Jetrader - Spring 2017 - 43
at the Sicilian port city of Augusta. During takeoff, the tail
section slapped onto the water and was torn away. The broken
Do X 2 was taken in tow for about 600 miles to Marina di Pisa
on the Italian mainland where the same reinforcements and
repairs were performed.
Dornier X taxiing near the site of today's New York LaGuardia Airport. The
great size of the wing is shown here. Looking closely shows that only the
two forward engines farthest out to port and starboard are operating.
Photo: U.S. Navy via San Diego Air & Space Museum.
Baltics. Recently-elected Reich Chancellor Adolf Hitler came aboard
at the first stop on the tour, where he enjoyed a sightseeing ride.
Two months into the tour, disaster struck when the aircraft
landed on the Danube a few kilometers west of Passau. Making
the landing approach flying west into the setting sun, the Luft
Hansa captain said he was blinded by the sun reflecting off the
smooth-as-glass water, and the aircraft touched down while still
flying faster than the normal landing speed. The aircraft bounced,
pitched up and came down hard, with the tail hitting the water
and being torn off and dragged along by the control cables to
the rudder and elevators.
The Dornier was towed downstream to the small port town of
Passau-Heining where it was repaired and fitted with a new, beefedup tail section. The rest of the European tour was canceled, and
in September the repaired Dornier flew back to its home port on
Only one month after the crash on the Danube, a similar
accident happened to one of the Italian Dorniers, the Do X 2,
Where are They Now?
Claude Dornier went on to design and produce a large number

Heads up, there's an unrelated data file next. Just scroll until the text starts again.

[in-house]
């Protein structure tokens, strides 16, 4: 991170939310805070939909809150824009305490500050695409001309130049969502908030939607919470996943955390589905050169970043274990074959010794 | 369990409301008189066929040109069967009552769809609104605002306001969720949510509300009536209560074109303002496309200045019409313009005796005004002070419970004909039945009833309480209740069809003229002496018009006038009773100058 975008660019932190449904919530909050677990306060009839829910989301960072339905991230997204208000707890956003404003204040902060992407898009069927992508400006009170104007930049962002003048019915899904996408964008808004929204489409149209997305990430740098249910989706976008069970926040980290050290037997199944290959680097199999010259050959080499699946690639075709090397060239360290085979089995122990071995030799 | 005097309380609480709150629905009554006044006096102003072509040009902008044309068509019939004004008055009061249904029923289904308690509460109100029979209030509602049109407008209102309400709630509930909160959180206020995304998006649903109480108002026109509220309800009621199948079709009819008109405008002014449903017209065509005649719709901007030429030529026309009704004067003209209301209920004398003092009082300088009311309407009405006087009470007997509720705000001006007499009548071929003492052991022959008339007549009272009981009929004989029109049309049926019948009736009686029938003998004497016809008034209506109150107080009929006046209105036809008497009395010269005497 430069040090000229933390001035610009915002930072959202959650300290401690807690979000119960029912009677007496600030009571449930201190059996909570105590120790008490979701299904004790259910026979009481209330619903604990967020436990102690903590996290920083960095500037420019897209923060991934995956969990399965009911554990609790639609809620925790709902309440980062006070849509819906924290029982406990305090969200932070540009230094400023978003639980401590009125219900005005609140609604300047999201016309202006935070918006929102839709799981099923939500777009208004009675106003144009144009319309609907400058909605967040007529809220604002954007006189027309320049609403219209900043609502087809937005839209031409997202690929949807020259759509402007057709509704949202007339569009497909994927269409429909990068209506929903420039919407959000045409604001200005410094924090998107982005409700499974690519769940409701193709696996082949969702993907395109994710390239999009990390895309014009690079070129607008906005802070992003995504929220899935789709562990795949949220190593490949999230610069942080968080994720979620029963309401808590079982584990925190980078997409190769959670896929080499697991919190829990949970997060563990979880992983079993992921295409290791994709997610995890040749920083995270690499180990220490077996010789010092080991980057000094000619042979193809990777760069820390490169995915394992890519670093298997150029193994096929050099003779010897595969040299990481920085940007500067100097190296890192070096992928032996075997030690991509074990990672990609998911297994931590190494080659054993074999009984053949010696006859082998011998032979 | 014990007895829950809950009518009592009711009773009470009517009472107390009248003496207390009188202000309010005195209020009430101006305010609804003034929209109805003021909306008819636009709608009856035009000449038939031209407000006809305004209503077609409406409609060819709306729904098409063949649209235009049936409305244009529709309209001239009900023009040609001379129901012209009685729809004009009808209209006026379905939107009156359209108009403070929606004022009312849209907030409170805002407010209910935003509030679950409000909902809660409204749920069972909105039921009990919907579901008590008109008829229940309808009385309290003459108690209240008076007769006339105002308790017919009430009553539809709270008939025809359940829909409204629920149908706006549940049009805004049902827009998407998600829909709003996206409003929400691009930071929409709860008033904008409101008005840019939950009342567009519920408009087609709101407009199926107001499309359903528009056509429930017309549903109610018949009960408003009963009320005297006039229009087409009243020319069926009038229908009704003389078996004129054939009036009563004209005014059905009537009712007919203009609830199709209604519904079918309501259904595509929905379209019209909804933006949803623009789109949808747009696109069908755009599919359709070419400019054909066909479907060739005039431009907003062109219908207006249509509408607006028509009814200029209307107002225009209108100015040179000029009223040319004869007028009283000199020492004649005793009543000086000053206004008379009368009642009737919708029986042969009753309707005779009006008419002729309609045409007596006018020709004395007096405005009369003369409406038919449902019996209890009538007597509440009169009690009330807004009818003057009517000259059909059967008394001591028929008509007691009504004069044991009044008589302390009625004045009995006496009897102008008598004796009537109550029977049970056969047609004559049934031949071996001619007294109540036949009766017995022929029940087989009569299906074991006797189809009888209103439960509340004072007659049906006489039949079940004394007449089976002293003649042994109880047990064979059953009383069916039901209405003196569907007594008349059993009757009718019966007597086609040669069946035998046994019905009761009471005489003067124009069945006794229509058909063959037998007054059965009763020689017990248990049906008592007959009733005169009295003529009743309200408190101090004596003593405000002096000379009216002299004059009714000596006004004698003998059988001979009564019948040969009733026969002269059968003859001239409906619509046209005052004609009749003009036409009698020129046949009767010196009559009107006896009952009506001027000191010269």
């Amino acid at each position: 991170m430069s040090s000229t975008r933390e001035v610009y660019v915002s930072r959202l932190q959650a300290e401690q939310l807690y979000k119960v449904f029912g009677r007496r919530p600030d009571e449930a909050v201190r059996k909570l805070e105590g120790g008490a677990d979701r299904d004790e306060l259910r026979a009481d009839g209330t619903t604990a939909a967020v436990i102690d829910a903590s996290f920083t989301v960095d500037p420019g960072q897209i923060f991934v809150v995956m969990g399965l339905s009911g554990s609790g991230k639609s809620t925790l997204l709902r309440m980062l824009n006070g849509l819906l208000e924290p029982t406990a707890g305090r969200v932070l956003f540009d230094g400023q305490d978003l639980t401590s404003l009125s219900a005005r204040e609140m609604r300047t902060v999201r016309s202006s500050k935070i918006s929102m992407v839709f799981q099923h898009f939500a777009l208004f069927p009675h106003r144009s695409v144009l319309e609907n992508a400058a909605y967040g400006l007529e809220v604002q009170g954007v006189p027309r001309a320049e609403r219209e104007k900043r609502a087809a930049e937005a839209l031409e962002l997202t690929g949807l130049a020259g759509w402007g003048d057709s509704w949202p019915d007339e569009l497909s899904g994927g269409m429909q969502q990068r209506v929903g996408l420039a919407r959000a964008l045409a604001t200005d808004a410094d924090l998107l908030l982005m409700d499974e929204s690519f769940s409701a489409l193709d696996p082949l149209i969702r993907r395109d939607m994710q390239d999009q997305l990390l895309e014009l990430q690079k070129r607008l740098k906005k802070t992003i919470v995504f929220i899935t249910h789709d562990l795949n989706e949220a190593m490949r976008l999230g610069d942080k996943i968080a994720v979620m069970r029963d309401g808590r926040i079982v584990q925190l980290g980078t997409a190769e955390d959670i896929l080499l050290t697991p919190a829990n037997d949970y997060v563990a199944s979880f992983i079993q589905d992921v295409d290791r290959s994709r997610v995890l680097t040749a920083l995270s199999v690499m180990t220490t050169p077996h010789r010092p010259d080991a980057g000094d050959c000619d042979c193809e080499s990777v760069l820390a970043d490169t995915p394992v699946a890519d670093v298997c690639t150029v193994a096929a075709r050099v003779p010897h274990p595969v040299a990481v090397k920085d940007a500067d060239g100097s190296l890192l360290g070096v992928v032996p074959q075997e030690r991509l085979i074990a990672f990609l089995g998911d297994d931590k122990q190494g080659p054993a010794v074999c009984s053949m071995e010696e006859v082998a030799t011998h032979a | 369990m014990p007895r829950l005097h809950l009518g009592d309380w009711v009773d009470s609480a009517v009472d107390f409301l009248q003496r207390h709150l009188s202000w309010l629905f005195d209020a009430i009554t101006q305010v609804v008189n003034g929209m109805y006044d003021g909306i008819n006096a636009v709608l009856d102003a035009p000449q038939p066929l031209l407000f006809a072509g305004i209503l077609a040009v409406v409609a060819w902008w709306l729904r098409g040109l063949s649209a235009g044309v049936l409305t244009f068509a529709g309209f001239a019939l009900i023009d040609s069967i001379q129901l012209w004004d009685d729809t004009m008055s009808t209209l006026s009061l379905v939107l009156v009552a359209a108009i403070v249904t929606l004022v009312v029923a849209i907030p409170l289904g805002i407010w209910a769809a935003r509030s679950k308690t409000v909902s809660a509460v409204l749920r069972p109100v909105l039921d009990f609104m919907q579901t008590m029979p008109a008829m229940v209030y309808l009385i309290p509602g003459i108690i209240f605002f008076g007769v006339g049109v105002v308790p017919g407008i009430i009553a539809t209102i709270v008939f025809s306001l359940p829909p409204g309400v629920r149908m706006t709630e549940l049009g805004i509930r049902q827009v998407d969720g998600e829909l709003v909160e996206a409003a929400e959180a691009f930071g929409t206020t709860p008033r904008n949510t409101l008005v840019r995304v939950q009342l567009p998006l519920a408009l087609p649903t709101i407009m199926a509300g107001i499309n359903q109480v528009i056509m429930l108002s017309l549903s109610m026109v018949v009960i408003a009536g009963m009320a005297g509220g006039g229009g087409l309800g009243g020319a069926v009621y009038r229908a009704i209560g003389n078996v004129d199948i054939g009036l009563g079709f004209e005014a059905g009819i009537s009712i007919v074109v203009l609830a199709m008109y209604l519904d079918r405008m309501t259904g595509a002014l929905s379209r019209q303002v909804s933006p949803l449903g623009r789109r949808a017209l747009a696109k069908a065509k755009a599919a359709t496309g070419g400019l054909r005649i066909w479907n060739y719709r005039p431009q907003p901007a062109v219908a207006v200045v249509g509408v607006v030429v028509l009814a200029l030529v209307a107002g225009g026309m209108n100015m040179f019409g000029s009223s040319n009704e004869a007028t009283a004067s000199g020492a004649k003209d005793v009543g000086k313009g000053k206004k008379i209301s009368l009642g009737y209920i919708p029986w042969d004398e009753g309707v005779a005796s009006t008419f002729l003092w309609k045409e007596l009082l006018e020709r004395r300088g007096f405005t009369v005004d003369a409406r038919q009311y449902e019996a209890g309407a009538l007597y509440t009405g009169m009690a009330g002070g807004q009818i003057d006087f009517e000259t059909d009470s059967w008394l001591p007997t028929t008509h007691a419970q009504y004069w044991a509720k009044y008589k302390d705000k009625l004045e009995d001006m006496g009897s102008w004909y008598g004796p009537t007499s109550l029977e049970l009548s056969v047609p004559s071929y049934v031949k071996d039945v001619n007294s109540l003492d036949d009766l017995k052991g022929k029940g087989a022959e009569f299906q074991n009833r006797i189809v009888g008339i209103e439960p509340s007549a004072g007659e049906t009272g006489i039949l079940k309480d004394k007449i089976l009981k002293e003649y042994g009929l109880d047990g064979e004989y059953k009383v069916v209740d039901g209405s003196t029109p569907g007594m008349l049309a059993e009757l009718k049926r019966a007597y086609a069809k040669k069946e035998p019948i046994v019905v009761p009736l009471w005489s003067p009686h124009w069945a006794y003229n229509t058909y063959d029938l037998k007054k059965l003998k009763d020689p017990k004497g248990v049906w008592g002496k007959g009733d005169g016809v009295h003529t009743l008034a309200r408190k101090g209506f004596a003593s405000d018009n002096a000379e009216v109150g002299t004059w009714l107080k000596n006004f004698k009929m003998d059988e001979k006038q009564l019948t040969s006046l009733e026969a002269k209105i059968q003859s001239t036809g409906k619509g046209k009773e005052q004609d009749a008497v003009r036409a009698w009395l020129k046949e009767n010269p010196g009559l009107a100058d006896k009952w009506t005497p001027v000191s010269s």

of novel aircraft, including commercial transports and military
aircraft. Many Dornier aircraft were produced for the Luftwaffe
in World War II. After the war, the Dornier Company continued its
aircraft production with Claude Dornier at the helm until his death
in 1969. After a number of mergers and acquisitions, the company
eventually became a part of Airbus.
After the original prototype Dornier Do X had been repaired in
1933, it remained at the Dornier shipyard at Friedrichshafen. Its
last flight in October 1934 was from there to Travemunde, where
it was disassembled and carried by barge to Berlin, was reassembled and then became the main attraction in the new German
Aviation Collection Museum. Ten years later in 1944, RAF bombing
raids reduced the museum and the Do X to rubble. By the early
1950s, scrap metal collectors had carried off all that was left of
the great aircraft.
The two Italian Do X models saw very little flying service. By
1937 they had been cannibalized for parts and reduced to scrap.
A few Do X artifacts can be found at the Dornier Museum at
Friedrichshafen, which opened in 2009 and includes a life-size
replica of one of the passenger cabins.
INCLUDED JUST A CUT AWAY
Jetrader * Spring
21/12/16 12:34 am